Boundaries are a necessary part of living, for both relational health and the health of our own psyche and soul. Not only do intentional boundaries help us define who we are and the kind of life we want to be living, they help us know when to say yes, and when to say no—to anything that comes our way.
In short, boundaries help us weed out the excess in our lives and create the space needed to thrive. What happens in a life without boundaries? The dark side of having no boundaries can look something like this:
Your priorities become skewed. Your schedule becomes overfilled. You give so much of yourself to others you have nothing left. Your relationships suffer. You’ve abandoned the present moment.
I know what the dark side looks like because I’m all too familiar with it. I’ve been there repeatedly. I’ve made commitments I had to flake on, letting both the other party and myself down.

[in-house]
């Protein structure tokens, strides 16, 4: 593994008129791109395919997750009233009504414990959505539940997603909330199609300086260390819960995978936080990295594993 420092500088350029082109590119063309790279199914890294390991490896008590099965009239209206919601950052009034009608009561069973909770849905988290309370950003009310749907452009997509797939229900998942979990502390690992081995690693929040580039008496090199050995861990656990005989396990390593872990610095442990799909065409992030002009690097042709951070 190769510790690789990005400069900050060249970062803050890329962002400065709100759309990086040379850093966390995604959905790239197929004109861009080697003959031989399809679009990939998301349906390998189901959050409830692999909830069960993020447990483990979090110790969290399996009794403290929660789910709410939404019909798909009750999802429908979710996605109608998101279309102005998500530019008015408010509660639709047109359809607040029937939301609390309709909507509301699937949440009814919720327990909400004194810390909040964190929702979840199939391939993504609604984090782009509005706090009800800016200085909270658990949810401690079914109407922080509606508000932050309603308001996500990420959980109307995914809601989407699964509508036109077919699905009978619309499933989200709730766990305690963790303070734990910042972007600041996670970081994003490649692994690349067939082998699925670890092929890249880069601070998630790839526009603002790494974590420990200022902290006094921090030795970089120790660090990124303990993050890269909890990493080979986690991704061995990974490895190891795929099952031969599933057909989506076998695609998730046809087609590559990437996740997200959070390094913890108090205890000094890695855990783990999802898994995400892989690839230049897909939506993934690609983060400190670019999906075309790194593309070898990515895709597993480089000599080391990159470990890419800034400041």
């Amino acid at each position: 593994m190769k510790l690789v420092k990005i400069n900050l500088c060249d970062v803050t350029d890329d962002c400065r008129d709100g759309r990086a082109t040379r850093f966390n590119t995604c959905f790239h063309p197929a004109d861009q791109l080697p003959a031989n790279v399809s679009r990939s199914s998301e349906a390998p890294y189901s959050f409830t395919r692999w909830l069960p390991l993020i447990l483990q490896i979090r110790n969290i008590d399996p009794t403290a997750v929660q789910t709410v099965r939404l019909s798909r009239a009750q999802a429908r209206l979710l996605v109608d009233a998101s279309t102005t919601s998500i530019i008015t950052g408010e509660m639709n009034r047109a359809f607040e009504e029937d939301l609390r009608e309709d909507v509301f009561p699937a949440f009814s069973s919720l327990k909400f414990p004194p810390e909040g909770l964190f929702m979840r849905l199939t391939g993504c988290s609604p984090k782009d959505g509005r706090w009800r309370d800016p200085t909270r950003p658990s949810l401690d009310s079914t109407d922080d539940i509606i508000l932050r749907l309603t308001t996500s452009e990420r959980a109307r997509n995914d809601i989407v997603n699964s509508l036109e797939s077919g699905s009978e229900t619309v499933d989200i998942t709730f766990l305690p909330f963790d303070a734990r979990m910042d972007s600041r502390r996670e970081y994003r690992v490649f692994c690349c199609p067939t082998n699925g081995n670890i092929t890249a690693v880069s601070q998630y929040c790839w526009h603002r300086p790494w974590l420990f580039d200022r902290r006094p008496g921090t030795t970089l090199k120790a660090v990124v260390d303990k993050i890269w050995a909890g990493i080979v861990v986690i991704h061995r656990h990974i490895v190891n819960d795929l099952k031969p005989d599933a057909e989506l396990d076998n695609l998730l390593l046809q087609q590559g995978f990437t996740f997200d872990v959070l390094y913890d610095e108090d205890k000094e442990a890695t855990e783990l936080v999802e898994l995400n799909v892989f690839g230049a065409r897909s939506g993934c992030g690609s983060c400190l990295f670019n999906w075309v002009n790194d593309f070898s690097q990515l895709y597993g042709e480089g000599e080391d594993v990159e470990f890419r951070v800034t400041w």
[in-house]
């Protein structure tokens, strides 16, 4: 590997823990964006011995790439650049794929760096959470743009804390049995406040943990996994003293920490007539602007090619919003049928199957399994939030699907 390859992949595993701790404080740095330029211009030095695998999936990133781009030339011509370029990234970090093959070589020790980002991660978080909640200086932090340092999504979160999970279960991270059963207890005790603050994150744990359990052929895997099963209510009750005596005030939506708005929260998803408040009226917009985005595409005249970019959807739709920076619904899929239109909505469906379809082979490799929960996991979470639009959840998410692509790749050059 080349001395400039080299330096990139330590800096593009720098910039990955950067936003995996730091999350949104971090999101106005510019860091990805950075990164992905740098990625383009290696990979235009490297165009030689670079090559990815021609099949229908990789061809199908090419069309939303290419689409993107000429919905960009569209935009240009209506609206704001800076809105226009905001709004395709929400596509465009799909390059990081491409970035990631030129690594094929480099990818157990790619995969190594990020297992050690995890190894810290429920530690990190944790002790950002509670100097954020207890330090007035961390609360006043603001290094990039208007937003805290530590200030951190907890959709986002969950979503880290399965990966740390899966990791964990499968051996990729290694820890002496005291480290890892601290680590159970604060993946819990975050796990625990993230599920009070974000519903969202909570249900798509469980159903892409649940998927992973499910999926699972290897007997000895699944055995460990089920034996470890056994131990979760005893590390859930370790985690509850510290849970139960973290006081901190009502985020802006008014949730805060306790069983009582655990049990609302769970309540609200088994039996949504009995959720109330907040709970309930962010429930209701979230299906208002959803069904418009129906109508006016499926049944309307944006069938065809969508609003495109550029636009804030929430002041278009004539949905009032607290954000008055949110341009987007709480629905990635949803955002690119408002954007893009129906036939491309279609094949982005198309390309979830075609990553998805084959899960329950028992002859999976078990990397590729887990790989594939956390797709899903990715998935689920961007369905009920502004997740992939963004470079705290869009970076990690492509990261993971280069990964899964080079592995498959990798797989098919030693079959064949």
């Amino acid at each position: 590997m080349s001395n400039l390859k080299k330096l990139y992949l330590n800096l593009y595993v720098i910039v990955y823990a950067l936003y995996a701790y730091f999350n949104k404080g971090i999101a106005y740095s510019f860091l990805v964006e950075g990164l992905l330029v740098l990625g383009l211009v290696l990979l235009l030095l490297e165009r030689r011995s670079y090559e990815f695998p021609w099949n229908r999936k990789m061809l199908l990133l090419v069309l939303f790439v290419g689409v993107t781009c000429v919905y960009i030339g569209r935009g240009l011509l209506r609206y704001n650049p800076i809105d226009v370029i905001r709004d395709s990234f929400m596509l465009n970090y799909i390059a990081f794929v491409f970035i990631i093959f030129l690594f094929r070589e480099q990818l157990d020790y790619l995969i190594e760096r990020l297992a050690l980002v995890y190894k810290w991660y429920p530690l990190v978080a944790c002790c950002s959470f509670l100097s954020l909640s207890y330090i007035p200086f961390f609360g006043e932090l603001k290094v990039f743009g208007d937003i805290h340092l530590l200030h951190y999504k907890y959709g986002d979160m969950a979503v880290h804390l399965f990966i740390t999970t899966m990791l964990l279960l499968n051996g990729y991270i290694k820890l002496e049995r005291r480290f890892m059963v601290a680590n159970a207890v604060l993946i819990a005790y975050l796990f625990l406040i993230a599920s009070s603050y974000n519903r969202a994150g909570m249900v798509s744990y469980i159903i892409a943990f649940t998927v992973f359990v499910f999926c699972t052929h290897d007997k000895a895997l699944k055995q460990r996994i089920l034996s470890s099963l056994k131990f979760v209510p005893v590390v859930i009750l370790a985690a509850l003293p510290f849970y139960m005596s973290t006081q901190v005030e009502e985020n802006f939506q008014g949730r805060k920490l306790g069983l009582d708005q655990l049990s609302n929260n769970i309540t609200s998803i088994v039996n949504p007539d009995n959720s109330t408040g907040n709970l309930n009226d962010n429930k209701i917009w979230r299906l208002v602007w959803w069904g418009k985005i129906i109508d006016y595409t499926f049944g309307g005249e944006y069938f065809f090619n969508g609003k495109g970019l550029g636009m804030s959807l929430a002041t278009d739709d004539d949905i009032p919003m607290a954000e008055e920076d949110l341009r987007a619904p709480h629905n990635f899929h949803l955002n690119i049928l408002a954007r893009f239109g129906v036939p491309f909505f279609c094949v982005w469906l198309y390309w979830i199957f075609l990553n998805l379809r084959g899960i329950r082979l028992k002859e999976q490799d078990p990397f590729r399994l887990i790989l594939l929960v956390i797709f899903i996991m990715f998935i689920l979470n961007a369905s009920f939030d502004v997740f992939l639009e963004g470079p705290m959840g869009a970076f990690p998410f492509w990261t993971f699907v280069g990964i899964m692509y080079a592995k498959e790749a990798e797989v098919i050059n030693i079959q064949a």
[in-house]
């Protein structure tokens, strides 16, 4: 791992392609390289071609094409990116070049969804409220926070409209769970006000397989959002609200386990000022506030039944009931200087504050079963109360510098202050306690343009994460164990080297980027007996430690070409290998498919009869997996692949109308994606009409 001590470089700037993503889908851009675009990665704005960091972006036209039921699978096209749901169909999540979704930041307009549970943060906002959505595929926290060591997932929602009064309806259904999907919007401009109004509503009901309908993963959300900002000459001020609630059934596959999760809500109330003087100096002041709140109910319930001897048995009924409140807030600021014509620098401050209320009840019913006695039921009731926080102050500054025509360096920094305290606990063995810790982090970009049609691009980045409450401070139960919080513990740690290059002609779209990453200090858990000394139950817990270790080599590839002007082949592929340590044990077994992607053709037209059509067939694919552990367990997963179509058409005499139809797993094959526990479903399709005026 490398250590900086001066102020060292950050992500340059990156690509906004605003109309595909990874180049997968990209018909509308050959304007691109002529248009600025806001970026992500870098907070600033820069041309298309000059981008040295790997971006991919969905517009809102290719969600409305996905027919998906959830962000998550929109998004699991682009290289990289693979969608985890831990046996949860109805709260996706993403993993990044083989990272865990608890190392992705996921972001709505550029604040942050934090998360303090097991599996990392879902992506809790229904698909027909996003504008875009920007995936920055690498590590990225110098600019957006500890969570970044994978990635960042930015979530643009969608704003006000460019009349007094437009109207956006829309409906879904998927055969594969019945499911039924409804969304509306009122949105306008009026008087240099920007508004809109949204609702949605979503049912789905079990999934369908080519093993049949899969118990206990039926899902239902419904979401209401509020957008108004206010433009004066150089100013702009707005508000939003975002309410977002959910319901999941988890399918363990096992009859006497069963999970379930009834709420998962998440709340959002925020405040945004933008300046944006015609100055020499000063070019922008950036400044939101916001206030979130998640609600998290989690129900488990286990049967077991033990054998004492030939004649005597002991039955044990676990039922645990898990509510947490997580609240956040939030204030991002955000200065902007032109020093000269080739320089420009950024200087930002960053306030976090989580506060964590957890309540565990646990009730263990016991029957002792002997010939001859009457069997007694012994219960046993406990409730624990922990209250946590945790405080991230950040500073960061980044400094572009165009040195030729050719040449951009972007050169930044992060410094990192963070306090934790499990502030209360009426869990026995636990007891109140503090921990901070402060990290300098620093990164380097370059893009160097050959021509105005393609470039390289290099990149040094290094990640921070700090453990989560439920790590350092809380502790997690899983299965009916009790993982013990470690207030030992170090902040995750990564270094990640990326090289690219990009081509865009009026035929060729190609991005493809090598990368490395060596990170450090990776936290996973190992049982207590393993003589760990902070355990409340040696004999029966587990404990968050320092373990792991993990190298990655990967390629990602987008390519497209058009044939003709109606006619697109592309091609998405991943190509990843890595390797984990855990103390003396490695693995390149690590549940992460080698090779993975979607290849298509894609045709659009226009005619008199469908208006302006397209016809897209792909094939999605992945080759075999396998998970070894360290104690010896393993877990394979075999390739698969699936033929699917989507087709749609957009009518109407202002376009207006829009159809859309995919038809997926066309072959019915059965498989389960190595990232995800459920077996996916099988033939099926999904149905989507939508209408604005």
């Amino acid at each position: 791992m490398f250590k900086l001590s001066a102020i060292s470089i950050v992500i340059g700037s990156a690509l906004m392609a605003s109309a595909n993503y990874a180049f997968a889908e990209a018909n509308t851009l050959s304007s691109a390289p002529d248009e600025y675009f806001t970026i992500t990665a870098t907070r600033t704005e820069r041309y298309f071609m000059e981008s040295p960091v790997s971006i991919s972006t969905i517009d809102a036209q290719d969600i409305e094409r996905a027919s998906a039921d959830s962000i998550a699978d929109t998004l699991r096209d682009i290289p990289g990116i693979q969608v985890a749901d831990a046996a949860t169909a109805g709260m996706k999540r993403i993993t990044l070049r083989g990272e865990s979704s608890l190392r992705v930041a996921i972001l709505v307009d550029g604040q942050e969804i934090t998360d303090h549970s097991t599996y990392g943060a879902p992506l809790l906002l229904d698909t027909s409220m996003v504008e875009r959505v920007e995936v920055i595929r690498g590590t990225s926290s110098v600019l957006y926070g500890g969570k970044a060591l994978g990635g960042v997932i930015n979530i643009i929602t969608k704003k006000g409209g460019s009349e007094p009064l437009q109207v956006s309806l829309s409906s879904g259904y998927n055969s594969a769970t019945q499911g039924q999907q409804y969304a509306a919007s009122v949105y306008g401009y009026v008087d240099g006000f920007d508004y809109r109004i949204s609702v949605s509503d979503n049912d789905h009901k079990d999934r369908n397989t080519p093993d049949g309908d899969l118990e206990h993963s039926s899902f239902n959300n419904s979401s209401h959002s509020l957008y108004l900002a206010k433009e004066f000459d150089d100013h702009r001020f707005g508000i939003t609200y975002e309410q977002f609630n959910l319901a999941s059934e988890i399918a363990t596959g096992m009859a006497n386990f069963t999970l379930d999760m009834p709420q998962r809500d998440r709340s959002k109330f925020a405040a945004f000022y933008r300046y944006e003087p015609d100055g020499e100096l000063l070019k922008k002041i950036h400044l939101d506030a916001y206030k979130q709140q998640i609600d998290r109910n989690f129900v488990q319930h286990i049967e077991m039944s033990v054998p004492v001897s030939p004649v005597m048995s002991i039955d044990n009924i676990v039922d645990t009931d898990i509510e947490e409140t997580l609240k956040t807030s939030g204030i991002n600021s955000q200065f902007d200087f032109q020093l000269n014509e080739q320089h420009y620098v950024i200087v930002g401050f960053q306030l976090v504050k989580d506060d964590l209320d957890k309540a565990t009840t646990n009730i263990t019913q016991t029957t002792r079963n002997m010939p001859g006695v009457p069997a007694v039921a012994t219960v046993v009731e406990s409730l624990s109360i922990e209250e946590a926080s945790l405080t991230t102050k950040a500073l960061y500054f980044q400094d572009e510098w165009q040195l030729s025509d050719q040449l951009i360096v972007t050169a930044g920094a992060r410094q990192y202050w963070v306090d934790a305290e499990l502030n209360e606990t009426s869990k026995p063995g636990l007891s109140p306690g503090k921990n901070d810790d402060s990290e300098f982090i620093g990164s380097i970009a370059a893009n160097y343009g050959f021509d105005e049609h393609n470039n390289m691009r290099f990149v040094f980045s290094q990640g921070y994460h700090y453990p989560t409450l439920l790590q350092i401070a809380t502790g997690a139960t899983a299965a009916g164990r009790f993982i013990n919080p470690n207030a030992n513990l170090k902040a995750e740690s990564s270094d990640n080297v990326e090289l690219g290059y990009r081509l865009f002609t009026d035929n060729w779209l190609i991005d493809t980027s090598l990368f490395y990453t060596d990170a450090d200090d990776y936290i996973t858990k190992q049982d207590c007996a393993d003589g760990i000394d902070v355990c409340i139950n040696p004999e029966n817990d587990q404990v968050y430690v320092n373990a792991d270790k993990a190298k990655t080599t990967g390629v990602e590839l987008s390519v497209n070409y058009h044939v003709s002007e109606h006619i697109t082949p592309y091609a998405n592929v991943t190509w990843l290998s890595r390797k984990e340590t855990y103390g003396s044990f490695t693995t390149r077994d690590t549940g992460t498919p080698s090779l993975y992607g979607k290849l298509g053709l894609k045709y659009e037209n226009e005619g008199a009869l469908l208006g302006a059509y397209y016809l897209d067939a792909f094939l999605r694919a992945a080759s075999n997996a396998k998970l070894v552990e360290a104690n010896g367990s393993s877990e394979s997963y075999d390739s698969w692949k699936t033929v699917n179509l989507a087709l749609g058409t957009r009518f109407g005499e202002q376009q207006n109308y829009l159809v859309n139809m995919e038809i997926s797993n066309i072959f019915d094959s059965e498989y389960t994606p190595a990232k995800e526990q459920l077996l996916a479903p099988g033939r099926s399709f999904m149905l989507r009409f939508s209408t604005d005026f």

I’ve said yes to so many things that executing all of them has worn me down mentally and physically and left me feeling resentful. And I’ve let myself see everything at once, causing my mind to flood with too much information. When the mind floods, nothing gets the attention it deserves.
It’s taken me years to understand why setting boundaries for day to day living is a crucial part of creating space. To arrive at this place of understanding, it’s taken me experiencing the full weight of what happens when boundaries aren’t set and lines get blurred. When lines get blurred, space gets lost and joy, gratitude, and peace fall absent.
Through my own process of understanding, I’ve identified five daily practices and challenges I believe can help anyone struggling with boundaries restructure life in a way that allows you to have the space you need to thrive.
1. Shape your life around the integral aspects of your existence.